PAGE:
The 11th Circuit Court of Appeals on Friday ruled that the health care reform law’s requirement that nearly all Americans buy insurance is unconstitutional, a striking blow to the legislation that increases the odds the Supreme Court will choose to review the law.
The panel partially upheld a ruling issued in January by Judge Roger Vinson, who struck down the entire health reform law. However, the 11th Circuit said that the rest of the legislation can stand even if the mandate is unconstitutional.
The panel also said that the law’s expansion of Medicaid is constitutional, ruling against the states.
The Department of Justice won’t say yet whether it will appeal to the Supreme Court or ask the entire 11th Circuit to review the decision.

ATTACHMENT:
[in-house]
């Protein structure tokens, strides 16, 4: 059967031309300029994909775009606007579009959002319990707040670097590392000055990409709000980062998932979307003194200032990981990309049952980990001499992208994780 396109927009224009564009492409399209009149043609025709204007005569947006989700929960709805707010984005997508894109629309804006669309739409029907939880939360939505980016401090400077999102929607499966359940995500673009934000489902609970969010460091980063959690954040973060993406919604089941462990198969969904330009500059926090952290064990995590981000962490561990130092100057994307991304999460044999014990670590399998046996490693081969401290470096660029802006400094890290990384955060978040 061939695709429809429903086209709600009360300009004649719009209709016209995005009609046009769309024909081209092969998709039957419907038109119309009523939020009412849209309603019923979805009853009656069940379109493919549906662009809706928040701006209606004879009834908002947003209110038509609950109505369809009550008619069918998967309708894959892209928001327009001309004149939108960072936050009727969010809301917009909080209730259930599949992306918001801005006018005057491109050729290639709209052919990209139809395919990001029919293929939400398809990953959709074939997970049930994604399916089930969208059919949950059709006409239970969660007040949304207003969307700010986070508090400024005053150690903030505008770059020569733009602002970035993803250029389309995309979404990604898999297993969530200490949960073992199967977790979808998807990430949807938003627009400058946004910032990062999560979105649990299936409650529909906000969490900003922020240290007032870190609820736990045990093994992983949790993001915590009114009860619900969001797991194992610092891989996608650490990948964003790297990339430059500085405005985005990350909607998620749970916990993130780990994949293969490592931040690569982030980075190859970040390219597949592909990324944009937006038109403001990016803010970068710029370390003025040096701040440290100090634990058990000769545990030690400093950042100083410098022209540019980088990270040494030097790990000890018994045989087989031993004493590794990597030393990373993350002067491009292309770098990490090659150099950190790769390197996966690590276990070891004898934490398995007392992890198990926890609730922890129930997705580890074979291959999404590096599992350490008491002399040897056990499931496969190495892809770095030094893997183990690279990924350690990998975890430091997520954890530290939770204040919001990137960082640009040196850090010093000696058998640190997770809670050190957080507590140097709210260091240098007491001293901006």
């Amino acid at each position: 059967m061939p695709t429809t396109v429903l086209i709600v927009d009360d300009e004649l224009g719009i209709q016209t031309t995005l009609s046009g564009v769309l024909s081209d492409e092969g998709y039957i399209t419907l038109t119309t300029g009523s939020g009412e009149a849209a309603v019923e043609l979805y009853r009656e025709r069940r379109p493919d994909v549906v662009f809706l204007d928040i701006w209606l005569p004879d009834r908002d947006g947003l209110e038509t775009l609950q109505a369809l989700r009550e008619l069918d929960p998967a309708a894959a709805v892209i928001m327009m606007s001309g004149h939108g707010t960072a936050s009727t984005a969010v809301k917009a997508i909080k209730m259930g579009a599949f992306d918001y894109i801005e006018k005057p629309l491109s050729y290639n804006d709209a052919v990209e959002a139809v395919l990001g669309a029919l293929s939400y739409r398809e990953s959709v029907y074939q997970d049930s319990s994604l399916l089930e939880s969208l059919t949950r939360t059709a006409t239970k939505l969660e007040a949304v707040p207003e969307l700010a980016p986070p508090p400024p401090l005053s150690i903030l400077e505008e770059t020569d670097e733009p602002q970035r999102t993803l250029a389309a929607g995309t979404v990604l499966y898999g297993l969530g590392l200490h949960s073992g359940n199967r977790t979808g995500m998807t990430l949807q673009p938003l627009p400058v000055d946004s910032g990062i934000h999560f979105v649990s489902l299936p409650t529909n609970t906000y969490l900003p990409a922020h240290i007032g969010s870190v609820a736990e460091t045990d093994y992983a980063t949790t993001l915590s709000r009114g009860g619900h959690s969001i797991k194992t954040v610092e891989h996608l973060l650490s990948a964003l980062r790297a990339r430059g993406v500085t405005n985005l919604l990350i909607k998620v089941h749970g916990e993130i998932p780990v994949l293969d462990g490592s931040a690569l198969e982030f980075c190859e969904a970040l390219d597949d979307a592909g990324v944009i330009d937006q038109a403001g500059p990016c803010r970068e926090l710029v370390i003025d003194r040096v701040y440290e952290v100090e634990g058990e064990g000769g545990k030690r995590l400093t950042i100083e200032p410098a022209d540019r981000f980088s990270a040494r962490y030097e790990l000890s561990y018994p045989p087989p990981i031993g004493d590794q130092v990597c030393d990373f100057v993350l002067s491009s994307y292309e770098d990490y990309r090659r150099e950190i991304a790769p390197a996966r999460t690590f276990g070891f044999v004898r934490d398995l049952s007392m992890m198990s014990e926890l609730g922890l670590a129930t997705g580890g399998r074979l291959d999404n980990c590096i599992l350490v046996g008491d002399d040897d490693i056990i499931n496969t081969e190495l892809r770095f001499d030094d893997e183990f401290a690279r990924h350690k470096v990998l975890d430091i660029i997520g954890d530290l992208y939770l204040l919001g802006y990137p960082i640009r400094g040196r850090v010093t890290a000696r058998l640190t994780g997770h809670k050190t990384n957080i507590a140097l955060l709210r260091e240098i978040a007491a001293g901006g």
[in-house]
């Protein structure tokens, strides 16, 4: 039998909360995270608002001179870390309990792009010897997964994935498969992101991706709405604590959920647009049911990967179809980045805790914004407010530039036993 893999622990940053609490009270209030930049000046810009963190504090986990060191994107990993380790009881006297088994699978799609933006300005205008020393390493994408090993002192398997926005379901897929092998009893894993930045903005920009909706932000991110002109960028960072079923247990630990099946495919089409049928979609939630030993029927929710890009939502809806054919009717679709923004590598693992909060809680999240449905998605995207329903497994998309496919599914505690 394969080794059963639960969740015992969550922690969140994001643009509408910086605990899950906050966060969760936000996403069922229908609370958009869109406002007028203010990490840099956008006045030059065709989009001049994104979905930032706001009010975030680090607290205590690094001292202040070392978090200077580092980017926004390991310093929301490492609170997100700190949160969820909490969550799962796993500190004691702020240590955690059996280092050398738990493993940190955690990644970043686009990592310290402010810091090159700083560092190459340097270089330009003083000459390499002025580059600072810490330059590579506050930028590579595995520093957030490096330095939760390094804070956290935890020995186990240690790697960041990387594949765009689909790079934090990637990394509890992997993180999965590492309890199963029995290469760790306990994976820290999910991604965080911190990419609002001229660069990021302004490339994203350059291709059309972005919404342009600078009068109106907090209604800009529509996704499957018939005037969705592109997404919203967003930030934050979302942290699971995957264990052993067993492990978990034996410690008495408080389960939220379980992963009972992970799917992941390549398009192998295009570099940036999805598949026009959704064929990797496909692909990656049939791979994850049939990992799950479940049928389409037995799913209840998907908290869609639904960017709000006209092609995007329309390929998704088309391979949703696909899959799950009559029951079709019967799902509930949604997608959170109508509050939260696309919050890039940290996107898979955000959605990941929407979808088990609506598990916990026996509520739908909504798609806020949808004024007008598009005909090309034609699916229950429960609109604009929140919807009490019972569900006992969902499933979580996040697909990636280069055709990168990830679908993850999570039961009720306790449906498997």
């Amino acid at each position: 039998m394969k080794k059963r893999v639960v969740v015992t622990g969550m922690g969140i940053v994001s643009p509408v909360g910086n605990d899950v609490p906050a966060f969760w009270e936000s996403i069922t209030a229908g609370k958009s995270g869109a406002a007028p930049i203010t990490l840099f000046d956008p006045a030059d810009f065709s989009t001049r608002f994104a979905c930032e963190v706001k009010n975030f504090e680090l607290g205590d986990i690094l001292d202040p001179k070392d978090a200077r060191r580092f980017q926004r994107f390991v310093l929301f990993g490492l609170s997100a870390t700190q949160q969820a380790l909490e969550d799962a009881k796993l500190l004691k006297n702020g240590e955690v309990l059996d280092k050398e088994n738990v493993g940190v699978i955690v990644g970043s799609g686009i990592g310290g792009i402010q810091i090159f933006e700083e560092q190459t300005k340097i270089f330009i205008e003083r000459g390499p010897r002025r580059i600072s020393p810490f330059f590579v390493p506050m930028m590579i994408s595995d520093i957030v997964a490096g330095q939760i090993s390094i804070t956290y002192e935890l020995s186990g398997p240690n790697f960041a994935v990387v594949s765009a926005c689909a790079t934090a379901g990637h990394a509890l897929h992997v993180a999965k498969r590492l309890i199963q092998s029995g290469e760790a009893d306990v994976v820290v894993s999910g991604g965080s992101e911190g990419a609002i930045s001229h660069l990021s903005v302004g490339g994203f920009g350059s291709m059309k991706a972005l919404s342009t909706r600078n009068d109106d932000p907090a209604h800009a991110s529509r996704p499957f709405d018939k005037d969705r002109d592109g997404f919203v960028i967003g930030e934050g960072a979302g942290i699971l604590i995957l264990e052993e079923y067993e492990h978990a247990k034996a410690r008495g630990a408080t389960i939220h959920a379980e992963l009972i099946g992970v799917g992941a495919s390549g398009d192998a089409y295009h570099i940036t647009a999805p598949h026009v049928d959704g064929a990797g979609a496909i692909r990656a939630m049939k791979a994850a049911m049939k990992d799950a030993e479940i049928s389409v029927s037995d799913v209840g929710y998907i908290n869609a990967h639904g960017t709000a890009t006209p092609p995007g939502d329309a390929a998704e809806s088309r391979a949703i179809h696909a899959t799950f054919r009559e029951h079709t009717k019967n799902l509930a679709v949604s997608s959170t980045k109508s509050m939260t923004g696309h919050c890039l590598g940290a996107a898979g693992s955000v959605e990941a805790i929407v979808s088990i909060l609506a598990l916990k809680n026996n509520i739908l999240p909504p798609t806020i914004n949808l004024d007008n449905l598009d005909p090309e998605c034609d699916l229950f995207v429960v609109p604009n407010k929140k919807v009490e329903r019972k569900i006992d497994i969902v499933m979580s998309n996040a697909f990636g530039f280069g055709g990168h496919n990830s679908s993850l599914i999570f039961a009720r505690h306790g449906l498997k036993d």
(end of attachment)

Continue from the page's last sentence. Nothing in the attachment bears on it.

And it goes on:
The majority of the panel said they couldn’t uphold the mandate because there would be no limit to Congress’s powers if they did. Opponents of the law have frequently argued that if Congress can require people to buy insurance, they can force people to do anything else, such as buy broccoli or a gym membership for their health benefits. Vinson cited this broccoli argument in his sweeping ruling striking down the entire law.